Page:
Front Yard to Fork Grow your own and be free

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Food rebels are planting seeds of independence in their front and backyards all over the country, despite oppressive laws, enforced by local officials. From Florida to Michigan, to Montana, people are visiting grocery stores less and growing their own food, as an affordable alternative for getting fresh, organic produce to their plates. As economic times get tougher citizens are digging up new ideas to stretch their dollars — bucking zoning laws, breaking old trends, and upsetting disgruntled neighbors.

The latest incidence of food rebellion comes from Orlando, Florida, where a man planted an assortment of bok choy, carrots, and other veggies in his front yard. The NY Times reports the self-employed consultant set up an organic garden out front and a chicken coop out back to help save money. Unfortunately, the city is demanding that he rip out his garden and recover it with the status quo lawn.

With today's rubbish economy and the government's never ending list of rules

and regulations, citizens should continue such acts of civil disobedience and grow their own damn food, free of chemicals and genetically modified organisms. This could help weather the storm as economic hardships continue. Organic back or "front" yard gardens provide cheap, nutrient-dense foods, and are good for the environment.

Seeds of Plenty

So how affordable is it to grow your own food? Well, WSJ stated if you can cough up around $70 up front, you can reap around $600 a year in homegrown vegetables. A dollar's worth of seeds will generate $75 worth of green beans, and even the lowly potato will generate $5 of spuds for each $1 you invest in seeds, according to the article.

While the government keeps devaluing our currency and unemployment holds steady at around 10 percent, why not grow something of value and help your home economy. For just a couple bucks you can get yourself a packet of seeds that will produce bright, beautiful, aromatic veggies that will add flavor and richness to any dish you serve.

Know you food

Growing your own food ensures you know what's in and on your plate. You know how it's made, from seed to soil. Many of these mini farms are grown without pesticides or genetically modified seeds. Who wants to put food in his body that's covered in 20 to 30 different types of chemicals? Not this guy. Unfortunately the majority of food found in grocery stores contains these toxins. If you choose to grow a garden, you can opt out of commercial farming practices and produce food that's chemical-free and more nutritious.

One of the best things about growing your own food — aside from the convenience of walking out the door and plucking a tomato from the vine at its prefect ripeness — is the number of nutrients found in it. Some say vitamins and minerals are more abundant — up to 25 percent more — in organically grown food. This is because synthetic fertilizers lack the variety of minerals found in organic soil.

If pesticides and synthetic fertilizers weren't bad enough, consumers also have to worry about whether their food is genetically modified. Recent studies show these Franken-foods really aren't good for us. GM foods can cause severe allergic reactions in animals, have decreased nutritional value, and are actually toxic.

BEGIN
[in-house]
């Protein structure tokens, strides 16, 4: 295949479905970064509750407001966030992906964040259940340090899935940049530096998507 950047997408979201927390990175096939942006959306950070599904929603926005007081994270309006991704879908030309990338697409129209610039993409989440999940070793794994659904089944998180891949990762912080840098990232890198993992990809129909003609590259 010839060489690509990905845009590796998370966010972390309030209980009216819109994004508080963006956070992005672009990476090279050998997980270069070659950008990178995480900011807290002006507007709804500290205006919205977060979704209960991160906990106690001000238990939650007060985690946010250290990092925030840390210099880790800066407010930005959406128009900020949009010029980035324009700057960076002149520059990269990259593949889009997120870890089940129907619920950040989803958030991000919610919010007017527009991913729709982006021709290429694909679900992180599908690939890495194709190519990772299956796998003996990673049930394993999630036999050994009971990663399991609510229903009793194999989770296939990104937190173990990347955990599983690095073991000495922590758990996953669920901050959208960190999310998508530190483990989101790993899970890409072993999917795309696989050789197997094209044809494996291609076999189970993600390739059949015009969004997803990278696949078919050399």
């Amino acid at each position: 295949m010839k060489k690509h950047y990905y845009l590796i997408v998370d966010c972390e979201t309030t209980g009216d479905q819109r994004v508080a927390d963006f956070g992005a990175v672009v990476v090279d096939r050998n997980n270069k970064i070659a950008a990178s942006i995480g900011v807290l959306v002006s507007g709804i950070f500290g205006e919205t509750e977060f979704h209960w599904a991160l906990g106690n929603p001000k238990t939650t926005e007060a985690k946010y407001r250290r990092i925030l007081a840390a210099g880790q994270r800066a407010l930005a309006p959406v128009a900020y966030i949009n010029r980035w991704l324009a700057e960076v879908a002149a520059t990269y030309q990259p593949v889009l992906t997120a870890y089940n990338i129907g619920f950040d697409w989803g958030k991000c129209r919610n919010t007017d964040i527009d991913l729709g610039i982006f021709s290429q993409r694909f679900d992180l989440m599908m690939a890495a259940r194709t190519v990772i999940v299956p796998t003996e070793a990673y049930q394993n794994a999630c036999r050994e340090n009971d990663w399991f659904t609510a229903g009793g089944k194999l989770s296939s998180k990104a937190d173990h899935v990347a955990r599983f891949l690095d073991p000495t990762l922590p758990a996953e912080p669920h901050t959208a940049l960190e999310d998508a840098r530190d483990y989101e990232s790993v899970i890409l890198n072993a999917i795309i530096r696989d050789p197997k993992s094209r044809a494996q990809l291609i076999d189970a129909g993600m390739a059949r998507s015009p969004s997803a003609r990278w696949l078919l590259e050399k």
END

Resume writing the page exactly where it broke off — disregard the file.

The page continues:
Be good to mother earth

Not only is organic gardening good for you but it's good for the environment as well. Pesticides and other toxins used in conventional farming are eliminated, leaving nature to take her course. After all, the only completely sustainable ecosystem is a natural one.

If enough people grew their own organic gardens or supported people who did, there wouldn't be as much demand for mega-farm production, ultimately reducing the amount of chemical fertilizers and pesticides used worldwide.

Genetically engineered crops require more pesticides and herbicides than their non–GMO counterparts. The more these chemicals are used, the greater the chance pests and weeds will become resistant to them. What farmers once thought of as a wonder spray — Monsanto's Roundup herbicide — has now led to "superweeds," which they have no control over.

Organic gardening might require a little more creativity when it comes to pest control, but at least you won't have to worry about superweeds like the one in the Little Shop of Horrors or superbugs breaking through your fly swatter.

Join the revolution

The gardening revolution is growing. Websites are offering an endless array of seeds for sale. Plant a couple and see the results for yourself. In a matter of months you can have plump, juicy cucumbers; crisp, sweet carrots; dark-green leafy kale; or any of a host of options. It's your yard after all, do what you want.

Some may be thinking, "But, Butcher, I don't have a yard and my time is limited." No problem. Just get yourself some grow boxes, compost, soil and seeds, and make sure your soon-to-be grown garden has access to the sun's shining rays.

It's up to you and you alone to know what's in your food, and there's no better way to know than to produce it yourself. So let's reject the food oligarchs' cheap, junk food and grow our own. Remember, eat free or die!